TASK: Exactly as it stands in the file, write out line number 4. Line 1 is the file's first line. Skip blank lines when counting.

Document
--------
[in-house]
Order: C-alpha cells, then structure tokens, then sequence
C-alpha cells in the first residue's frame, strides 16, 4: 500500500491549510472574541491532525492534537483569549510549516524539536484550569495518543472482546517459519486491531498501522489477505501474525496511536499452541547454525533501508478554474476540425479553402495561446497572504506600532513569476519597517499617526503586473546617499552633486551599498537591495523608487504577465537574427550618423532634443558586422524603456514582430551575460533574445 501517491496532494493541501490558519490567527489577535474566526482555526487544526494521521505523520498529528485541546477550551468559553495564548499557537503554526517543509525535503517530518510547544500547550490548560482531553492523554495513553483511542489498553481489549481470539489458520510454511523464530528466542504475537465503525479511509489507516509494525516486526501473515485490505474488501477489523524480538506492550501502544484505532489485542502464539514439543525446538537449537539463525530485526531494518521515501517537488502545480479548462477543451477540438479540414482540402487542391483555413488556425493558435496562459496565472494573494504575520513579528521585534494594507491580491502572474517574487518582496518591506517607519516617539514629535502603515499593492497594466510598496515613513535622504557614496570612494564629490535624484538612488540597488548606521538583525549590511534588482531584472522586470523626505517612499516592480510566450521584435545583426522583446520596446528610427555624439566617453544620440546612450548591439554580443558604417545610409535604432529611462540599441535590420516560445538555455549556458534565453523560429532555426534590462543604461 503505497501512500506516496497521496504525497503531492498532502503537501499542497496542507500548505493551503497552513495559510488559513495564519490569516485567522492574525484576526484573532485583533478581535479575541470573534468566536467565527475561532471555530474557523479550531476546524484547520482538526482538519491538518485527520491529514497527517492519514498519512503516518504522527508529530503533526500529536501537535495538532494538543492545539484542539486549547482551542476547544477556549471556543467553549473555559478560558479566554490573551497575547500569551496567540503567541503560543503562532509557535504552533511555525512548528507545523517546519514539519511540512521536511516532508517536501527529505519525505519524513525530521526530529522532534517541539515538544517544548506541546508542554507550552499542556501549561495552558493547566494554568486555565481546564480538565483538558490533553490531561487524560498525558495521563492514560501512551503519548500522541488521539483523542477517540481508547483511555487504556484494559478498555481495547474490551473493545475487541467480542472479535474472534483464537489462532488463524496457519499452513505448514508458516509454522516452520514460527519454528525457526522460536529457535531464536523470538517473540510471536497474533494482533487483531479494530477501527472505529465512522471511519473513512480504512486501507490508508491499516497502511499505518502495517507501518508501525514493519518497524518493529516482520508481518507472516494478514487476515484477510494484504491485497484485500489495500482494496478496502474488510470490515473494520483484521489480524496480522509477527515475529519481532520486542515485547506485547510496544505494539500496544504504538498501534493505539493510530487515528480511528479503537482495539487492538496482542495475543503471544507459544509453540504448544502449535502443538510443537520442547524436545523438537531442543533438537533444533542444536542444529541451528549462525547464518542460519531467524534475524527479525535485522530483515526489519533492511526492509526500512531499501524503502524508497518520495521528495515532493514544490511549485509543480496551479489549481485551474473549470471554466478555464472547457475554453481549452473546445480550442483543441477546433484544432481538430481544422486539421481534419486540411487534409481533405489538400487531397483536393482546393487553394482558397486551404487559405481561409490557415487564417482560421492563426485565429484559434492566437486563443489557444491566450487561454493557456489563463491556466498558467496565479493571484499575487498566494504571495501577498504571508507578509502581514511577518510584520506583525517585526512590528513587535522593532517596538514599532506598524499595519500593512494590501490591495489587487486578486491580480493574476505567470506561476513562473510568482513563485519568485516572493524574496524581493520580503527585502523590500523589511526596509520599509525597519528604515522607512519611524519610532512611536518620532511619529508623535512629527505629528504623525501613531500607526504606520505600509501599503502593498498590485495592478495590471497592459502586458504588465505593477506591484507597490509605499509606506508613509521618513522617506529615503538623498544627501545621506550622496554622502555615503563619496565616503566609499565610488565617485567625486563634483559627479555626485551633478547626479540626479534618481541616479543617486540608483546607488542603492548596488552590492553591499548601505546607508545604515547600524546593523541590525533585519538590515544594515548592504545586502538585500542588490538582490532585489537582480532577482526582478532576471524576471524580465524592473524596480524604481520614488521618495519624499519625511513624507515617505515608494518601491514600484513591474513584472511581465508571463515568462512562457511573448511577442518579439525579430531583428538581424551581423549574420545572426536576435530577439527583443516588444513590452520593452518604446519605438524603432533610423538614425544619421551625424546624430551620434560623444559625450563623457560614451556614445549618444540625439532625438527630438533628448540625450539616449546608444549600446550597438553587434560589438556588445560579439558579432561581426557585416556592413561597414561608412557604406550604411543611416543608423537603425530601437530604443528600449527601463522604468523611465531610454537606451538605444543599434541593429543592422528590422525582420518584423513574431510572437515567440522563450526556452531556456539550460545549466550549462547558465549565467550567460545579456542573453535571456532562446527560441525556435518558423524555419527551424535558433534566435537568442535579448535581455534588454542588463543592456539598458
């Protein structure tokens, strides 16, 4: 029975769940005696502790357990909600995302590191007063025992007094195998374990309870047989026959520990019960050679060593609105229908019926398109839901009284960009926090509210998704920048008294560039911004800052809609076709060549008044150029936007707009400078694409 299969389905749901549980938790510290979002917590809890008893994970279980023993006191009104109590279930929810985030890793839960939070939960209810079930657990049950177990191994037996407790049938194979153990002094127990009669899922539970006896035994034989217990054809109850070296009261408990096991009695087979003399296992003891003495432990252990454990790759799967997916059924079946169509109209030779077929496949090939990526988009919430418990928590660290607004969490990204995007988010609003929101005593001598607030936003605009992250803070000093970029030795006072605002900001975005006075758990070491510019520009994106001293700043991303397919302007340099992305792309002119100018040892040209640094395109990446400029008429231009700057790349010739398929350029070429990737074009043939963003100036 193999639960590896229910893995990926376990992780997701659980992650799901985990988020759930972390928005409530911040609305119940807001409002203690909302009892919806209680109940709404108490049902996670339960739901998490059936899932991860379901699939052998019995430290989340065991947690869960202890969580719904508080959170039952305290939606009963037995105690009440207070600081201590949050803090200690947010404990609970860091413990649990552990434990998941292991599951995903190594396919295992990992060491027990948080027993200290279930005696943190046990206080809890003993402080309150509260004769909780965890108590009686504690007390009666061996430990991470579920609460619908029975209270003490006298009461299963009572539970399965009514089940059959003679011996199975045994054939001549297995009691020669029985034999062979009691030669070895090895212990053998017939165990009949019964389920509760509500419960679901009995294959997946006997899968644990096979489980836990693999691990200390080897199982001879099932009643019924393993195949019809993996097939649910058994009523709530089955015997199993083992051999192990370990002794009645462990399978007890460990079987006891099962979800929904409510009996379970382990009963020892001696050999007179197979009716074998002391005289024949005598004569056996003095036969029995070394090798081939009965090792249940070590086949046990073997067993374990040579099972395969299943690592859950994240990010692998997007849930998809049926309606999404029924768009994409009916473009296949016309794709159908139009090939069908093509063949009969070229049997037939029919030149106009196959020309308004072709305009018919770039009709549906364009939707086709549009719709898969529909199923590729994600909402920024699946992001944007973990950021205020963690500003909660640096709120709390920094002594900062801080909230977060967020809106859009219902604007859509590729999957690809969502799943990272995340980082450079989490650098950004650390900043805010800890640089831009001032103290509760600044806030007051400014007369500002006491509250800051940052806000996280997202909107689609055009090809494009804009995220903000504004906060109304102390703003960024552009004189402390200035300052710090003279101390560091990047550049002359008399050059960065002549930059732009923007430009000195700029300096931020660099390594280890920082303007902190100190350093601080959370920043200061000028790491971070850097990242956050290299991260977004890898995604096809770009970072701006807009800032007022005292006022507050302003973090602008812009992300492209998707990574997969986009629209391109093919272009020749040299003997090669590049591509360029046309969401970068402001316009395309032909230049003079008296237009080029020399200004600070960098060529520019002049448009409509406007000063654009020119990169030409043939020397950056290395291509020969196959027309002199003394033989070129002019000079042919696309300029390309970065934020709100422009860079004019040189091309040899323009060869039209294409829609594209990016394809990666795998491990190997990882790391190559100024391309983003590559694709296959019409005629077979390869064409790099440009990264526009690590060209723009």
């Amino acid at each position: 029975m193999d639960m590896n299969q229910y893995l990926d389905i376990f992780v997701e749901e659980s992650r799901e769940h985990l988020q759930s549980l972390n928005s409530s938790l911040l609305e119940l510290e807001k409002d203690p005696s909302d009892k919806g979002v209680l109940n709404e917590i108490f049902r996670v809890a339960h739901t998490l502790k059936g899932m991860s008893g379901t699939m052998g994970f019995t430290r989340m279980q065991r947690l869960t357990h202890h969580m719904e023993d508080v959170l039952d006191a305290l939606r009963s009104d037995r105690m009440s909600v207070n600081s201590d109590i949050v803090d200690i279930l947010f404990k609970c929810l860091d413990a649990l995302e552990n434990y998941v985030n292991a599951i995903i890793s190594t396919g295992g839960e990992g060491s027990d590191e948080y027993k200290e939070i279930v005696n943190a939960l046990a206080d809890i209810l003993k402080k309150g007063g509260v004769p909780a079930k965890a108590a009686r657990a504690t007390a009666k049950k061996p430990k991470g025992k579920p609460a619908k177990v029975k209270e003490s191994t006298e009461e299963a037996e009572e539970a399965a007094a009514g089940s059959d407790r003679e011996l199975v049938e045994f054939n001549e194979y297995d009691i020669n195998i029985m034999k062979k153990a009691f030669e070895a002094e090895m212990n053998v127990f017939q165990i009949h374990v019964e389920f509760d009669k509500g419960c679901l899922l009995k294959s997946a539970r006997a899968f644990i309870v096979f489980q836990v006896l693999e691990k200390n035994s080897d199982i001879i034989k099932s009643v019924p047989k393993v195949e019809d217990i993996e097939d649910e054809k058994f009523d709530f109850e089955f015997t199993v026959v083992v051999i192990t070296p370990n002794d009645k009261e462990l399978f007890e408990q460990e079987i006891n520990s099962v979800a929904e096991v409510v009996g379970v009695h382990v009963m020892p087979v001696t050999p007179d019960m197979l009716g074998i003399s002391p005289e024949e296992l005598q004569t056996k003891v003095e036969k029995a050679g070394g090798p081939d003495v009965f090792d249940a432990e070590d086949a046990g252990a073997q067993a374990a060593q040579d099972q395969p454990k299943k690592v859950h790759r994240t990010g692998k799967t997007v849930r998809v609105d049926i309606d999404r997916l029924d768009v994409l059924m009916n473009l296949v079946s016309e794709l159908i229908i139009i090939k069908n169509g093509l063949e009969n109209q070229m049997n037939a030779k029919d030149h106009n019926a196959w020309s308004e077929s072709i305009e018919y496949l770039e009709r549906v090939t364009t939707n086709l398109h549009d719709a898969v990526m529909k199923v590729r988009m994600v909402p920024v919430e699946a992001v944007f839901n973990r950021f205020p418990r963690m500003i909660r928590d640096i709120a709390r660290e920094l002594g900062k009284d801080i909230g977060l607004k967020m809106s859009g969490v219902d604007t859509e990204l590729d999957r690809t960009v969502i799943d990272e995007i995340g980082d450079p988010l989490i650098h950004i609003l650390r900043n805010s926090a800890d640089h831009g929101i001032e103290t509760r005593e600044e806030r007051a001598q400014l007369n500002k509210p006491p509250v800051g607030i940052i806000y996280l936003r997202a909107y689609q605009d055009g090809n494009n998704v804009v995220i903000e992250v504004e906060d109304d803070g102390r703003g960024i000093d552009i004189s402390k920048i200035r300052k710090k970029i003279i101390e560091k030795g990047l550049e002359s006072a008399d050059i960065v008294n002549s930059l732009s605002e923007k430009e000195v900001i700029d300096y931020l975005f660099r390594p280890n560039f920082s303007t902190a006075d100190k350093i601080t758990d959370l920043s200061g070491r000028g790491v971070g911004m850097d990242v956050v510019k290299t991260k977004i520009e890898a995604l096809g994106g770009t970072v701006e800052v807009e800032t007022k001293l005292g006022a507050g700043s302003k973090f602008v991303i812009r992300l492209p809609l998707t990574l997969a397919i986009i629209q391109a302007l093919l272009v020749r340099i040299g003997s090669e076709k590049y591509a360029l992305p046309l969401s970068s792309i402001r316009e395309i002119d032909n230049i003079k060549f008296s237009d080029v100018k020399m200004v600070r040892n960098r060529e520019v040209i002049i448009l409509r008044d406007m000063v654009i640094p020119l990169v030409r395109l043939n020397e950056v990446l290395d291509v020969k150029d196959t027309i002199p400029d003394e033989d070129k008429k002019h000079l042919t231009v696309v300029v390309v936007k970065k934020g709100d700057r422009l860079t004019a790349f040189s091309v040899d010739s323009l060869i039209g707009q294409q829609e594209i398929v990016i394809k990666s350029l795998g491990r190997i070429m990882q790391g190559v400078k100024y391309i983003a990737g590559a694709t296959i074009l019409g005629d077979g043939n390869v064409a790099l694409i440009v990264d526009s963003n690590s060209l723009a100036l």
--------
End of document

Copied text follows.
């Protein structure tokens, strides 16, 4: 029975769940005696502790357990909600995302590191007063025992007094195998374990309870047989026959520990019960050679060593609105229908019926398109839901009284960009926090509210998704920048008294560039911004800052809609076709060549008044150029936007707009400078694409 299969389905749901549980938790510290979002917590809890008893994970279980023993006191009104109590279930929810985030890793839960939070939960209810079930657990049950177990191994037996407790049938194979153990002094127990009669899922539970006896035994034989217990054809109850070296009261408990096991009695087979003399296992003891003495432990252990454990790759799967997916059924079946169509109209030779077929496949090939990526988009919430418990928590660290607004969490990204995007988010609003929101005593001598607030936003605009992250803070000093970029030795006072605002900001975005006075758990070491510019520009994106001293700043991303397919302007340099992305792309002119100018040892040209640094395109990446400029008429231009700057790349010739398929350029070429990737074009043939963003100036 193999639960590896229910893995990926376990992780997701659980992650799901985990988020759930972390928005409530911040609305119940807001409002203690909302009892919806209680109940709404108490049902996670339960739901998490059936899932991860379901699939052998019995430290989340065991947690869960202890969580719904508080959170039952305290939606009963037995105690009440207070600081201590949050803090200690947010404990609970860091413990649990552990434990998941292991599951995903190594396919295992990992060491027990948080027993200290279930005696943190046990206080809890003993402080309150509260004769909780965890108590009686504690007390009666061996430990991470579920609460619908029975209270003490006298009461299963009572539970399965009514089940059959003679011996199975045994054939001549297995009691020669029985034999062979009691030669070895090895212990053998017939165990009949019964389920509760509500419960679901009995294959997946006997899968644990096979489980836990693999691990200390080897199982001879099932009643019924393993195949019809993996097939649910058994009523709530089955015997199993083992051999192990370990002794009645462990399978007890460990079987006891099962979800929904409510009996379970382990009963020892001696050999007179197979009716074998002391005289024949005598004569056996003095036969029995070394090798081939009965090792249940070590086949046990073997067993374990040579099972395969299943690592859950994240990010692998997007849930998809049926309606999404029924768009994409009916473009296949016309794709159908139009090939069908093509063949009969070229049997037939029919030149106009196959020309308004072709305009018919770039009709549906364009939707086709549009719709898969529909199923590729994600909402920024699946992001944007973990950021205020963690500003909660640096709120709390920094002594900062801080909230977060967020809106859009219902604007859509590729999957690809969502799943990272995340980082450079989490650098950004650390900043805010800890640089831009001032103290509760600044806030007051400014007369500002006491509250800051940052806000996280997202909107689609055009090809494009804009995220903000504004906060109304102390703003960024552009004189402390200035300052710090003279101390560091990047550049002359008399050059960065002549930059732009923007430009000195700029300096931020660099390594280890920082303007902190100190350093601080959370920043200061000028790491971070850097990242956050290299991260977004890898995604096809770009970072701006807009800032007022005292006022507050302003973090602008812009992300492209998707990574997969986009629209391109093919272009020749040299003997090669590049591509360029046309969401970068402001316009395309032909230049003079008296237009080029020399200004600070960098060529520019002049448009409509406007000063654009020119990169030409043939020397950056290395291509020969196959027309002199003394033989070129002019000079042919696309300029390309970065934020709100422009860079004019040189091309040899323009060869039209294409829609594209990016394809990666795998491990190997990882790391190559100024391309983003590559694709296959019409005629077979390869064409790099440009990264526009690590060209723009």